Ignorance is Bliss..? with Terrence Mahon

[Editor's note] The following is a guest blog post from world-class running coach Terrence Mahon, who has been coaching running champions for more than 20 years.


Hello fellow CORE Temperature Sensor users. My name is Terrence Mahon and I am a professional running coach of more than 20 years. I call San Diego, CA my home and currently work with Adidas as they support my team Golden Coast Track Club.  Over the years I have had the opportunity to coach numerous athletes in becoming Olympians, World Champs Finalists, American record holders and National Champions from around the globe. During this time I have worked with athletes from the 800 meters on up to the 50k and every event in between. So it is safe to say that when it comes to middle and long distance running I have seen my share of top level races and all the training plans that have gone into them.

When it comes to my coaching philosophy I always found that having an intense curiosity in what sports science can do for endurance sports was always my best approach to help my athletes succeed and I still follow that model today. This curiosity is what led me to CORE and I couldn’t be happier that we are now partnering with them and using their sensors.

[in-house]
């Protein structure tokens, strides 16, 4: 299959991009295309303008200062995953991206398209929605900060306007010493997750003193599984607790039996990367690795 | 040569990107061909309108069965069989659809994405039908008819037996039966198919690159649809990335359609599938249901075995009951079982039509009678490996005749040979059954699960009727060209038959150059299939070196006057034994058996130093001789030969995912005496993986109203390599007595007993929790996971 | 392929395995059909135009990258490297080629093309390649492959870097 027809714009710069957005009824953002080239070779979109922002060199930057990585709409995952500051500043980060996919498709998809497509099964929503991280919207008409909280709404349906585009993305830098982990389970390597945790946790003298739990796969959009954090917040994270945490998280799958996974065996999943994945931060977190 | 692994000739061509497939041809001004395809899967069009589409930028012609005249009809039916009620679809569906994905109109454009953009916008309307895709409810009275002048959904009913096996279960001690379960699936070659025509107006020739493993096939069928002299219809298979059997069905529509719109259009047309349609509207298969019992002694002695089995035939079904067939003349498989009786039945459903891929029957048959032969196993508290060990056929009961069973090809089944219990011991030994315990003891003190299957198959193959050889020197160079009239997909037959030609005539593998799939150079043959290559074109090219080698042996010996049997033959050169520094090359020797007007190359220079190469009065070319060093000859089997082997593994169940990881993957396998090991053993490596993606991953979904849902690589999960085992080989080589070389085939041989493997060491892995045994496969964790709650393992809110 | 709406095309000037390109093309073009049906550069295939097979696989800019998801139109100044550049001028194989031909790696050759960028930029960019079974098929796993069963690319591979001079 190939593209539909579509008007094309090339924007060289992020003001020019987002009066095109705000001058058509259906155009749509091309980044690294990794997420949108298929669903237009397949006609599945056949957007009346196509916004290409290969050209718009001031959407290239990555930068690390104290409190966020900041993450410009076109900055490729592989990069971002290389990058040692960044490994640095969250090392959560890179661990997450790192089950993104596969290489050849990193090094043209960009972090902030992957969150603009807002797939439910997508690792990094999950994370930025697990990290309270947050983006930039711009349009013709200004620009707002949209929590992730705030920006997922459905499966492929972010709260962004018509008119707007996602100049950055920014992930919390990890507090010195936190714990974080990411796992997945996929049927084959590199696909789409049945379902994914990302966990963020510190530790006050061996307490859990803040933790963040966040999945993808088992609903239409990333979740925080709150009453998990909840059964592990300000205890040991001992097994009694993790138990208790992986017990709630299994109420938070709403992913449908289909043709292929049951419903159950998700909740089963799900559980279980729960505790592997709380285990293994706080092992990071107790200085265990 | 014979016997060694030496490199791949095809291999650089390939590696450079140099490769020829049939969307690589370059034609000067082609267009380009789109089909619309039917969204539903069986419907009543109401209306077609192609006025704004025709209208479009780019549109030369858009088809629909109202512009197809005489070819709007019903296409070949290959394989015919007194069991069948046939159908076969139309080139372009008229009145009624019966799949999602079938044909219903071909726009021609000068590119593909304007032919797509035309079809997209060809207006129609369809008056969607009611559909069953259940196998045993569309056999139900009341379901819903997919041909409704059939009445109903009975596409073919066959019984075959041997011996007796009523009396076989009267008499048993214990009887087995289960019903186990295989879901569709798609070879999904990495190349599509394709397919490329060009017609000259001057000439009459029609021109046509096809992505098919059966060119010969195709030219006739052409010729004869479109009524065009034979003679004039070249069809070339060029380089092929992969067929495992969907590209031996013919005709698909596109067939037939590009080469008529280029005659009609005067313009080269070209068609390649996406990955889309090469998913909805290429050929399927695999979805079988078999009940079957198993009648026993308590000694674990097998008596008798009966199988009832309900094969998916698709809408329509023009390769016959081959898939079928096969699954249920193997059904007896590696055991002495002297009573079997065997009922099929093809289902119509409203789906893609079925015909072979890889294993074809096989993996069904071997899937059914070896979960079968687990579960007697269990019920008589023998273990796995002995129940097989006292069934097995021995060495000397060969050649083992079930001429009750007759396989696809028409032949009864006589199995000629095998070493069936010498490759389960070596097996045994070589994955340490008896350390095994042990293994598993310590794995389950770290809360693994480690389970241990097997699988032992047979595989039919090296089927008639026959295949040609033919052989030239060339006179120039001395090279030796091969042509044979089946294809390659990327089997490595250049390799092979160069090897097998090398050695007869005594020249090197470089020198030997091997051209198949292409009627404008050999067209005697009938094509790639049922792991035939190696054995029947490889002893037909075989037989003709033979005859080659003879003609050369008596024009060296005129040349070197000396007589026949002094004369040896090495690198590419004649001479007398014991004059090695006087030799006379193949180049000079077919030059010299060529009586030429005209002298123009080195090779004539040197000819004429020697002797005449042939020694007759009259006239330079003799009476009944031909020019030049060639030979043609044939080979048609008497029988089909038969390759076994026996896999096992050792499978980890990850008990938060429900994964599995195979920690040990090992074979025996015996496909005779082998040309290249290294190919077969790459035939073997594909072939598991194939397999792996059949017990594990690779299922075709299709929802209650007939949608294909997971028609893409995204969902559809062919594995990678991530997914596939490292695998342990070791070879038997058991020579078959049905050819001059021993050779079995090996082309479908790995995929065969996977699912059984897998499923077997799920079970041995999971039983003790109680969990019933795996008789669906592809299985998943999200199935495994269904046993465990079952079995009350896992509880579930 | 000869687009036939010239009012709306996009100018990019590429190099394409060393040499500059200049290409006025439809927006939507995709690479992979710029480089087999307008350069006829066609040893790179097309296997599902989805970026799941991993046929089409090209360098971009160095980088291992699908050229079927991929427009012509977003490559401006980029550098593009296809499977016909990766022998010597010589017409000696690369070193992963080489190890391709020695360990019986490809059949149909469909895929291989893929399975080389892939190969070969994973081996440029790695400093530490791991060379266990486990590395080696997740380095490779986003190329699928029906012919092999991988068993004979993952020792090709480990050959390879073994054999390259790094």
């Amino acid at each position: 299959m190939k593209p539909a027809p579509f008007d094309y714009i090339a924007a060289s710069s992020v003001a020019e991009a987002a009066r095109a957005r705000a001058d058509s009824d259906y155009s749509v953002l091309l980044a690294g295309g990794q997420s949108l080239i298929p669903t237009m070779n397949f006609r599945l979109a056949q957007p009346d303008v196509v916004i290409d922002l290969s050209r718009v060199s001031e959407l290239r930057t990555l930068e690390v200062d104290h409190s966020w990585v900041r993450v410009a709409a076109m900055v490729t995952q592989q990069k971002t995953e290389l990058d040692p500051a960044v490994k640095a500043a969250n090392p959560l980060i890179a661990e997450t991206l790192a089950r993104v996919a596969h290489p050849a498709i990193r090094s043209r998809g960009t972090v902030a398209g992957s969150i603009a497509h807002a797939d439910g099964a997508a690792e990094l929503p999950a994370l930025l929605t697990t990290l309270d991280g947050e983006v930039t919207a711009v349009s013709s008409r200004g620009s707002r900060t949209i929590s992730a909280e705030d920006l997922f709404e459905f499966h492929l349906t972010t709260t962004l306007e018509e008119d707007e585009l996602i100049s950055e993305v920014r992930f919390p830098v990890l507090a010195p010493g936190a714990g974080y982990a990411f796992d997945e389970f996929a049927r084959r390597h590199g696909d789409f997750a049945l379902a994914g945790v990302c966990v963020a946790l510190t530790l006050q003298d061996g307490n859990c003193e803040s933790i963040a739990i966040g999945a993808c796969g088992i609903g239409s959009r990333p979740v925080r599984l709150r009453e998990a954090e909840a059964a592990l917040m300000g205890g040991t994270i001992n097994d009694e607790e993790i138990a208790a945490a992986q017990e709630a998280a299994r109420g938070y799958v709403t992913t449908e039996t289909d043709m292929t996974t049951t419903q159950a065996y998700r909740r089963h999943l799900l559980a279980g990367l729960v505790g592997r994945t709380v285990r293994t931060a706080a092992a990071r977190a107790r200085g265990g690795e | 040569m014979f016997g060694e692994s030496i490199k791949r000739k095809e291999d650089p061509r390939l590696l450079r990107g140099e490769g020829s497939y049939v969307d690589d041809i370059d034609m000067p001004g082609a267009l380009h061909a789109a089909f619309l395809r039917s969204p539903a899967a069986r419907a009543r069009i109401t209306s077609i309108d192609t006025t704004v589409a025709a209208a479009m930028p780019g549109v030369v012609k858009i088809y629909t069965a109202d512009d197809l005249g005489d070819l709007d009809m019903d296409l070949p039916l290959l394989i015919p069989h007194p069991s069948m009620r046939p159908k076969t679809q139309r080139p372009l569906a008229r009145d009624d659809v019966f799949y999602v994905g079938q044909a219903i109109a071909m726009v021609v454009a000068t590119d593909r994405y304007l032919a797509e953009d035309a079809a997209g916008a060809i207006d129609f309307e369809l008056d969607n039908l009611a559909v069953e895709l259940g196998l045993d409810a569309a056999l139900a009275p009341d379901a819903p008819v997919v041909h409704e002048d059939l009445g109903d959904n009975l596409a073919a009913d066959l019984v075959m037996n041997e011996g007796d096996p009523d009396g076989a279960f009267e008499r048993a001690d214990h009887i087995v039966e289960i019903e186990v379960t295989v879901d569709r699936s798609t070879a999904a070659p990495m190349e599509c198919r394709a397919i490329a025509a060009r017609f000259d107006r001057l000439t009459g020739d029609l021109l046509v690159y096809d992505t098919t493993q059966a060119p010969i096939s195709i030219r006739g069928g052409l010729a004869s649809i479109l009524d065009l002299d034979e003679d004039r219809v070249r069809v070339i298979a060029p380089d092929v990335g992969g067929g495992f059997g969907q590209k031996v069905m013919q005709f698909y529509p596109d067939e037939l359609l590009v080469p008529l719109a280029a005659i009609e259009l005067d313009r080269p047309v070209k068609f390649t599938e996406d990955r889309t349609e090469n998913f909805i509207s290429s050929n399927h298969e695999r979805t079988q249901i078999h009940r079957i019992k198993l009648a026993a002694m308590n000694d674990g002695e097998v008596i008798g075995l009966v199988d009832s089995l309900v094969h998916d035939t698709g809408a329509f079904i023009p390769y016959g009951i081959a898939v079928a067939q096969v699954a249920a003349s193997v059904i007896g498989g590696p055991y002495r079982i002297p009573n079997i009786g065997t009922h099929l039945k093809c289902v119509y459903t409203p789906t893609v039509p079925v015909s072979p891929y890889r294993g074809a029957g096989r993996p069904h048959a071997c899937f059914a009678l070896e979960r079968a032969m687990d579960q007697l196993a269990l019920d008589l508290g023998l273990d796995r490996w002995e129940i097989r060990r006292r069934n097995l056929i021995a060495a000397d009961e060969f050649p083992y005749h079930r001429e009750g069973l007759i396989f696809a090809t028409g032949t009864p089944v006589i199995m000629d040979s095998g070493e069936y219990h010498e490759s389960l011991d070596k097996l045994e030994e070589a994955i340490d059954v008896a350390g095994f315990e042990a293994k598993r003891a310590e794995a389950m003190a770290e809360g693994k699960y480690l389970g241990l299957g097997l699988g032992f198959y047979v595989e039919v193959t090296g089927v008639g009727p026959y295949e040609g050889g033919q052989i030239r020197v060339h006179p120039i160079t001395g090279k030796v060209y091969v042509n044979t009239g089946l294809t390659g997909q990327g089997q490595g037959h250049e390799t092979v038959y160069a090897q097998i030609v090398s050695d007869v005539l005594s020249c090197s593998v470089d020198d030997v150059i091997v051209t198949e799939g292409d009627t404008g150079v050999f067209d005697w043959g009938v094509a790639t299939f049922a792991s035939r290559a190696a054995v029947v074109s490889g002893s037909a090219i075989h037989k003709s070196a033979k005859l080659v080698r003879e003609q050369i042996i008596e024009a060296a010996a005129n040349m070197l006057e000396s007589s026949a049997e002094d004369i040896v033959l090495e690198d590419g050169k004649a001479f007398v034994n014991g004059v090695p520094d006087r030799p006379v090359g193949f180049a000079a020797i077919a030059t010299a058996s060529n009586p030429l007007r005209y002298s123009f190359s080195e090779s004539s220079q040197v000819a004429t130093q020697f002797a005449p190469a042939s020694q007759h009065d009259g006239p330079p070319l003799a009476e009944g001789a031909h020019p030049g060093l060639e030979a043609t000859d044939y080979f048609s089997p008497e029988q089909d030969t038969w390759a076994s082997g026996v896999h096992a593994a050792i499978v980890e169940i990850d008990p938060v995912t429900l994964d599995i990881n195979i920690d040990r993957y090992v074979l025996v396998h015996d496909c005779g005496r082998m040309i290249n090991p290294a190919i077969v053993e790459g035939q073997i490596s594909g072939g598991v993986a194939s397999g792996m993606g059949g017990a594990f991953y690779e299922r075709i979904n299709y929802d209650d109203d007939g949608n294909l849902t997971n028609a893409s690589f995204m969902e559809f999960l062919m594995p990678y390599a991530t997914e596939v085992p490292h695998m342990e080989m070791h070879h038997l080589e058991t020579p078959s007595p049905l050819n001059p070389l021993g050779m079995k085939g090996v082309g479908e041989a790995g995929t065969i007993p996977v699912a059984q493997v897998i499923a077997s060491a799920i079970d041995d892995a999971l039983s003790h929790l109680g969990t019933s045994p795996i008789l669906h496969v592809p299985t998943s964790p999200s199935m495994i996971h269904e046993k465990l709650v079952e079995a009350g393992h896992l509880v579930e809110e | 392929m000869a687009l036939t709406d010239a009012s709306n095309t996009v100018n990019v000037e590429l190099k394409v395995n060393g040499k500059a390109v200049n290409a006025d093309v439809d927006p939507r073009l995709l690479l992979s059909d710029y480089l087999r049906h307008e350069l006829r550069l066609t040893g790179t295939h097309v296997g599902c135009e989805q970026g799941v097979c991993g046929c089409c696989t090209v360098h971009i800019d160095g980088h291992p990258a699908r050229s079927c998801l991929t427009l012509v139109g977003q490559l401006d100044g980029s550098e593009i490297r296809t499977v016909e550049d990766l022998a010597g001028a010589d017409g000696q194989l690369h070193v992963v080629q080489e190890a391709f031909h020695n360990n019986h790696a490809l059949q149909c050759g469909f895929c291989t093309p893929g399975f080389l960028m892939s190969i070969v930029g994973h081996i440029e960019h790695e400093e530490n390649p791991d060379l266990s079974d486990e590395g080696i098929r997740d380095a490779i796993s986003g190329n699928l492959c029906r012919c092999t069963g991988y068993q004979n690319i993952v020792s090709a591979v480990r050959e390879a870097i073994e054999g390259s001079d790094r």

Ignorance is bliss?

It is often said that “ignorance is bliss” and I have heard many an athlete use that mantra when approaching a new event. I usually see this with the track runner moving on to tackle the marathon for the first time. How hard can it actually be to run 26.2 miles? Just lace up the shoes and go! However, my personal experience tells me that ignorance is bliss until it isn’t. Unfortunately that “isn’t” that I mention is when it all goes frightfully wrong and most likely could have been avoided with a bit of education and understanding. My thought process has always been about not leaving things to chance when they can be managed and prepared for ahead of time. Sure it take a bit of extra work and isn’t always the most convenient thing to do, but if it reduces the possibility of disaster come race day then I am all for it.